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The smart folks at RCLCO have begun to think about what the recovery is going to look like, which real estate segments will be the winners and losers in the “Great Lockdown,” and what is happening in the real estate capital markets. Based on RCLCO’s extensive interviews and conversations with real estate executives across the country, property-/project-level revenues during the “shut down” period for selected real estate sectors could vary significantly:
But a boon to others, as the shift online speeds up. As America enters a second month in hibernation, the crushing effects of the covid-19 pandemic on retailing are becoming dramatically apparent. For retailers that do not sell groceries and household goods, sales have dried up, not so much overnight as within hours. For those without much in the way of online operations, they have vanished altogether. And for those that were already struggling, including some of America’s best-known names, the future looks especially bleak.
Roark Capital Group, a private equity firm based in Atlanta, has invested $200 million in The Cheesecake Factory Inc. (Nasdaq: CAKE), owner and operator of the chain of restaurants of the same name. The company also owns and operates the North Italia chain, as well as a collection of restaurants within the Fox Restaurant Concepts subsidiary. The company company indicated that its comparable sales in March were down 46 percent from March 2019, and has sent letters in March to its landlords and property managers informing them it would not pay its April rent due to hardships from COVID-19.
Although most Americans have retreated to single-family homes, about a quarter cannot. For the nearly 70 million people in multifamily buildings, isolation is often impossible and tensions are unavoidable.
As a result of the COVID-19 pandemic, 56 percent of apartment developers reported construction delays, according to a survey by the National Multifamily Housing Council (NMHC). Of those reporting delays, 70 percent said they were experiencing delays in construction starts, an 11 percent increase from a NMHC survey conducted the end of March. The survey found that 77 percent of respondents are experiencing issues with permitting; 28 percent suffer a lack of materials that is impacting construction operations; and 44 percent indicate that labor restraints related to the virus outbreak are affecting construction operations.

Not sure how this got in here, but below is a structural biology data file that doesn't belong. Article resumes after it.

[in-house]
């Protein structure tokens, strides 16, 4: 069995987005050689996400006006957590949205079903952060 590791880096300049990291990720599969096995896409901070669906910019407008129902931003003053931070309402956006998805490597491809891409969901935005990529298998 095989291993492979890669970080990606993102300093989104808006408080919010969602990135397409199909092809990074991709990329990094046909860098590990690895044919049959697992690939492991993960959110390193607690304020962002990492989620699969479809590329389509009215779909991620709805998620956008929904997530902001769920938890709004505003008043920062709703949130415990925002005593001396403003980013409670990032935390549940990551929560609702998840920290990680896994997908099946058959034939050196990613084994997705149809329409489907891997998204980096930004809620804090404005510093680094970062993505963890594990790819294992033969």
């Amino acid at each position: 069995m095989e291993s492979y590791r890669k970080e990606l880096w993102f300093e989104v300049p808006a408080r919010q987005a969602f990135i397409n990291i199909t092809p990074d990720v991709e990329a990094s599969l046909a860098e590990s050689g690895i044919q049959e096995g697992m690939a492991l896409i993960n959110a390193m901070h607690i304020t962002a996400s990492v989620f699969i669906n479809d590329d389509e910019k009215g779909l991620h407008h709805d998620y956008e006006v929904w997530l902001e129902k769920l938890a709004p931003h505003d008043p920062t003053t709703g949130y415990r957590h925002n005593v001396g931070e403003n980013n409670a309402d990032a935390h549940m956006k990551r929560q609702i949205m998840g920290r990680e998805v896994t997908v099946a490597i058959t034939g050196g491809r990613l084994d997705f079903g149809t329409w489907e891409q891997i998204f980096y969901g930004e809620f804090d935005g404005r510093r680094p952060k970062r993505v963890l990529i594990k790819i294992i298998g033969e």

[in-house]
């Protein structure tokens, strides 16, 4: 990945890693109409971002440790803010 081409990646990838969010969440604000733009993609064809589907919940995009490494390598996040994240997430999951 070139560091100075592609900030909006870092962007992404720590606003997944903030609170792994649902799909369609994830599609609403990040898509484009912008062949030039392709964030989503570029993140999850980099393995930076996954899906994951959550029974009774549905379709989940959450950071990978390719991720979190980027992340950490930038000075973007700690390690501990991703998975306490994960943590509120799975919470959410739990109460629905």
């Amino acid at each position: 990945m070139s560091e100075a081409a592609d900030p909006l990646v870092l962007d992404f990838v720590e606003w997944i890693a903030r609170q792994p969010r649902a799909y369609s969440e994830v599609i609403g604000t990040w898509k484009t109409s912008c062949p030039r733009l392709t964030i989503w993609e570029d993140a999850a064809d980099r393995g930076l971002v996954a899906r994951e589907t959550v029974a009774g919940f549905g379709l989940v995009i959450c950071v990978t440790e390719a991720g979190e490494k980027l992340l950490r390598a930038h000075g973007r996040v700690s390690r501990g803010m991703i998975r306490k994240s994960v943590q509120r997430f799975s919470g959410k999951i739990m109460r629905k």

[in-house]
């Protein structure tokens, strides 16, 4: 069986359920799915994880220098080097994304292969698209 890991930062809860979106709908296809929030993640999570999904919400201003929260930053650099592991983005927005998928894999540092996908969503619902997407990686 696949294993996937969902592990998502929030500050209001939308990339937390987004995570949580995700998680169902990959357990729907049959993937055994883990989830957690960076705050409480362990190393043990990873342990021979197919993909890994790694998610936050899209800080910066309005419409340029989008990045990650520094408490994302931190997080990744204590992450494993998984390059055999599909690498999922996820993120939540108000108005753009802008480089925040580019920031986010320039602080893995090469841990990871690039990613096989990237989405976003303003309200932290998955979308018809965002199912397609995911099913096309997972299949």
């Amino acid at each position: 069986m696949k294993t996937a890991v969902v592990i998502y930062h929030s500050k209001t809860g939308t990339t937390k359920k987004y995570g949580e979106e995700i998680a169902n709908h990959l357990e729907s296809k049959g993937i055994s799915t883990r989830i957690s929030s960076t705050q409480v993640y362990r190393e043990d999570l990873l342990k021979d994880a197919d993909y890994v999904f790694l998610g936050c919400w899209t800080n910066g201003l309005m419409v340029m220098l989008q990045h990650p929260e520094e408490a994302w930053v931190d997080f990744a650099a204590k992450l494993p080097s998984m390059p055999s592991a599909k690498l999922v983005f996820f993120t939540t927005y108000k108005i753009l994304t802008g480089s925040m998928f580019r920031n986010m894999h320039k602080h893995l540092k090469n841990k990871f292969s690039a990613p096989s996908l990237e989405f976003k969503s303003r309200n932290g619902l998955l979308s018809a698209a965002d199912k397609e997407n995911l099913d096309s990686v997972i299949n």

Mill Creek Residential, a Florida-based multifamily development firm, has launched a joint venture with Canadian global investment firm Quadreal Property Group. The two companies have partnered on an initiative to invest up to $421 million in the development and operation of apartment communities in targeted U.S. markets over the next two to three years. Specific target markets were not identified. The joint venture has already acquired land for its first development. Modera Six Pines will be a 429-unit multifamily project in The Woodlands, Texas, located about 30 miles north of Houston.
In this interview, Wendell Cox talks about Demographia’s latest housing affordability which covers Australia, Canada, China (Hong Kong), Ireland, New Zealand, Singapore, the United Kingdom and the United States.
s a city and an urban region, Montreal has systematically registered some of the lowest homeownership and rental-housing prices for successful cities of similar size in North America. The contrast with Montreal’s principal rival, Toronto, is striking. A comparable three-bedroom condo in a comparable central city neighborhood currently goes for almost double the price (purchase or rental) in Toronto. The difference has remained stable over two decades, suggesting factors that go beyond cyclical demand.
How can we reduce the threat of future pandemic and bring the world’s cities back to those halcyon pre coronavirus days? Almost assuredly, this is worth a massive increase in public-health-related spending. America’s nineteenth-century cities became healthier only because they spent as much on clean water as the federal government spent on everything else, but for the post office and the military. COVID-19 has destroyed trillions of dollars of shareholder value and generated a several trillion dollar bailout. It makes sense to spend billions to avoid future losses of trillions.
Christiana Figueres and Tom Rivett-Carnac imagine what life on earth will be like in 2050 if we don’t take rapid action to cut emissions. In many places around the world, the air is hot, heavy, and depending on the day, clogged with particulate pollution. Before opening doors or windows in the morning, people check to see what the air quality will be. When storms and heat waves overlap and cluster, the air pollution and intensified surface ozone levels can make it dangerous to go outside without a specially designed face mask.